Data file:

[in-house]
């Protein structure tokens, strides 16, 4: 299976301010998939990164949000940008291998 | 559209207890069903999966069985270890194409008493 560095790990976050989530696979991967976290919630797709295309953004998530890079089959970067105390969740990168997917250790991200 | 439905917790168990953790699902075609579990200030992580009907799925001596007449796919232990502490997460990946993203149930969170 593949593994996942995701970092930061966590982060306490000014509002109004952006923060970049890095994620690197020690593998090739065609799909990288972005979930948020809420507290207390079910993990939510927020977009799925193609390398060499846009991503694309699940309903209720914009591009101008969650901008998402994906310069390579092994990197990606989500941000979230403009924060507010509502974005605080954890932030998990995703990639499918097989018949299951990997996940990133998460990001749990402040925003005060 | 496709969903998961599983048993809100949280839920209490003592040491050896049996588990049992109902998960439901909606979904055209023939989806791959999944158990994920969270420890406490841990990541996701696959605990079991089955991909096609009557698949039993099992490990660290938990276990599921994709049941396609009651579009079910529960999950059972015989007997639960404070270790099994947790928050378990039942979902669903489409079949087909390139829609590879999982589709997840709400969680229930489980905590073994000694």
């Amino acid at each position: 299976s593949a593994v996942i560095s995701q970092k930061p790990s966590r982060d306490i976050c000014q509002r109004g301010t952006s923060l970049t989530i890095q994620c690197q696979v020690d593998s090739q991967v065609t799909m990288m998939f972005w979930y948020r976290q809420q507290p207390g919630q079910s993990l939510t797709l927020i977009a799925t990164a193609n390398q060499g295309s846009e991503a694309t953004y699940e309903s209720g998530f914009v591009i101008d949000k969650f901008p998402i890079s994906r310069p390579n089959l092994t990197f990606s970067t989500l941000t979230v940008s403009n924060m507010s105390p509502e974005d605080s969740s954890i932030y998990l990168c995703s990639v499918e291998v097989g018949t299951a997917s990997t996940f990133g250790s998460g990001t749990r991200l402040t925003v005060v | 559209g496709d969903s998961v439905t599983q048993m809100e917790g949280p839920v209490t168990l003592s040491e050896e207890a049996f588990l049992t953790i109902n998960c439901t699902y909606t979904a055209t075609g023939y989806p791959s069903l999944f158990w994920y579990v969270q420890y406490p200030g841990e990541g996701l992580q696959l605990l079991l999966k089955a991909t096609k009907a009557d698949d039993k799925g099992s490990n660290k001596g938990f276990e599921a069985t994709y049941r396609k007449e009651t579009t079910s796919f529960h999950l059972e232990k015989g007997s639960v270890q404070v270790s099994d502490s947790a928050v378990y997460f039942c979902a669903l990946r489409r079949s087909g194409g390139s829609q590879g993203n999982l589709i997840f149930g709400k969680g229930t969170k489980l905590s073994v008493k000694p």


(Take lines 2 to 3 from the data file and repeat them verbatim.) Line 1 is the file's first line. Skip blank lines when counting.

């Protein structure tokens, strides 16, 4: 299976301010998939990164949000940008291998 | 559209207890069903999966069985270890194409008493 560095790990976050989530696979991967976290919630797709295309953004998530890079089959970067105390969740990168997917250790991200 | 439905917790168990953790699902075609579990200030992580009907799925001596007449796919232990502490997460990946993203149930969170 593949593994996942995701970092930061966590982060306490000014509002109004952006923060970049890095994620690197020690593998090739065609799909990288972005979930948020809420507290207390079910993990939510927020977009799925193609390398060499846009991503694309699940309903209720914009591009101008969650901008998402994906310069390579092994990197990606989500941000979230403009924060507010509502974005605080954890932030998990995703990639499918097989018949299951990997996940990133998460990001749990402040925003005060 | 496709969903998961599983048993809100949280839920209490003592040491050896049996588990049992109902998960439901909606979904055209023939989806791959999944158990994920969270420890406490841990990541996701696959605990079991089955991909096609009557698949039993099992490990660290938990276990599921994709049941396609009651579009079910529960999950059972015989007997639960404070270790099994947790928050378990039942979902669903489409079949087909390139829609590879999982589709997840709400969680229930489980905590073994000694």
């Amino acid at each position: 299976s593949a593994v996942i560095s995701q970092k930061p790990s966590r982060d306490i976050c000014q509002r109004g301010t952006s923060l970049t989530i890095q994620c690197q696979v020690d593998s090739q991967v065609t799909m990288m998939f972005w979930y948020r976290q809420q507290p207390g919630q079910s993990l939510t797709l927020i977009a799925t990164a193609n390398q060499g295309s846009e991503a694309t953004y699940e309903s209720g998530f914009v591009i101008d949000k969650f901008p998402i890079s994906r310069p390579n089959l092994t990197f990606s970067t989500l941000t979230v940008s403009n924060m507010s105390p509502e974005d605080s969740s954890i932030y998990l990168c995703s990639v499918e291998v097989g018949t299951a997917s990997t996940f990133g250790s998460g990001t749990r991200l402040t925003v005060v | 559209g496709d969903s998961v439905t599983q048993m809100e917790g949280p839920v209490t168990l003592s040491e050896e207890a049996f588990l049992t953790i109902n998960c439901t699902y909606t979904a055209t075609g023939y989806p791959s069903l999944f158990w994920y579990v969270q420890y406490p200030g841990e990541g996701l992580q696959l605990l079991l999966k089955a991909t096609k009907a009557d698949d039993k799925g099992s490990n660290k001596g938990f276990e599921a069985t994709y049941r396609k007449e009651t579009t079910s796919f529960h999950l059972e232990k015989g007997s639960v270890q404070v270790s099994d502490s947790a928050v378990y997460f039942c979902a669903l990946r489409r079949s087909g194409g390139s829609q590879g993203n999982l589709i997840f149930g709400k969680g229930t969170k489980l905590s073994v008493k000694p």